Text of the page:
In English

Iran: Hope Is in the Air


Parliament's Iran delegation recently visited the nation for the first time in six years. Tarja Cronberg reports.

The European parliament's Iran delegation visited Tehran for the first time in six years in December, against the backdrop of progress made in the Geneva talks on Iran's nuclear programme. Iran's new president, the tentative nuclear agreement and the changes that has brought about made the visit all the more significant.

It is not, however, just the international atmosphere that has changed. There is no doubt that the people of Iran have very high expectations of the new president and the government, one of the more important observations made by our five member MEP delegation. Even the NGOs state that they can work more freely. There are cracks in the isolation. The momentum has to be seized.

On the first day of our visit we met the Sakharov prize laureates Nasrin Sotoudeh and Jafar Panahi in the Greek embassy in Tehran, as one of the definite highlights of the mission. We discussed the human rights situation in Iran at length. They were both extremely happy to receive us and we had a good conversation on the situation of political prisoners in Iran.

It is obvious that president Hassan Rouhani is under great pressure to improve the human rights situation, in accordance with his electoral promises. The conservatives, however, still rule the human rights council and the judiciary. The president has released political prisoners, but executions have increased. Executions are claimed to be 80 per cent drug related. The delegation was told that it has become evident that this is not necessarily the most effective way to deal with the drug trafficking problem and that the practice is being revised. Key concepts mentioned by influential Iranians, as possible means of approaching the contents of a human rights dialogue, are 'universalisation' and 'evolution' of the human rights discourse.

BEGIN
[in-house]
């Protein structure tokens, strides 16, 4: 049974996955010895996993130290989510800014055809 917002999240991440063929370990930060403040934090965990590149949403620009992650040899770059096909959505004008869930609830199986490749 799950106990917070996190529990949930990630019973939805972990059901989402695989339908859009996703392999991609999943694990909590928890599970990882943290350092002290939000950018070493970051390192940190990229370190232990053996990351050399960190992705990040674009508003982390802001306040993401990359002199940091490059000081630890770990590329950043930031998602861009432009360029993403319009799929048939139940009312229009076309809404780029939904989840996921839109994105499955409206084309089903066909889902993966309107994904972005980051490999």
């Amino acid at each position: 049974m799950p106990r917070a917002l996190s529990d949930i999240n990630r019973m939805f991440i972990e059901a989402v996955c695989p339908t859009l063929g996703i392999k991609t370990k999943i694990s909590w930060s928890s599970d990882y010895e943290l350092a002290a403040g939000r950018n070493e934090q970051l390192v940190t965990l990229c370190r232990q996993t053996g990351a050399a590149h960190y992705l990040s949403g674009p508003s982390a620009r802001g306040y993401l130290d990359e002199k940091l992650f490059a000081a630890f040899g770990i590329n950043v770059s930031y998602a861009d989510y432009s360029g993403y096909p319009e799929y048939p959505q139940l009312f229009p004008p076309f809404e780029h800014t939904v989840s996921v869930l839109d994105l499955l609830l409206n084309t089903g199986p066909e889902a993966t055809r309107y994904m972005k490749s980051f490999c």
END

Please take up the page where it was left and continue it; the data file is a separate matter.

The delegation explored how a new dialogue could be commenced on a government level. The conclusion is that the EU special representative on human rights should visit Iran.

There are also signs that prove that the visit of parliament's Iran delegation itself has become a part of the current power struggle between the hardliners and the reformists. Our meeting with Sotoudeh and Panahi has been criticised in the Iranian media, some parliamentarians even demanding an investigation into how the security forces could allow it to take place. Every small detail was observed by those critical of the visit taking place. Why did I not stand up in front of ayatollah Rafsanjani, but sat down on a chair, upon the request of the Iranian protocol? Why has the delegation, supposedly, claimed that the meeting with Sotoudeh and Panahi was the most important part of the journey? The delegation only noted that it was one of the most important, the most important being of course the inter-parliamentary dialogue. These are all emotions and fears surfacing in times of prospects of impending changes.

On the other hand, the severe sanction policy still affects everyday life in Iran. People still suffer from lack of medication, vaccinations and worsening air pollution. In other words, not much has changed in terms of real life. But there is hope in the air and change is inevitable.

Tarja Cronberg is chair of parliament's Iran delegation and member of parliament's foreign affairs committee and security and defence subcommittee

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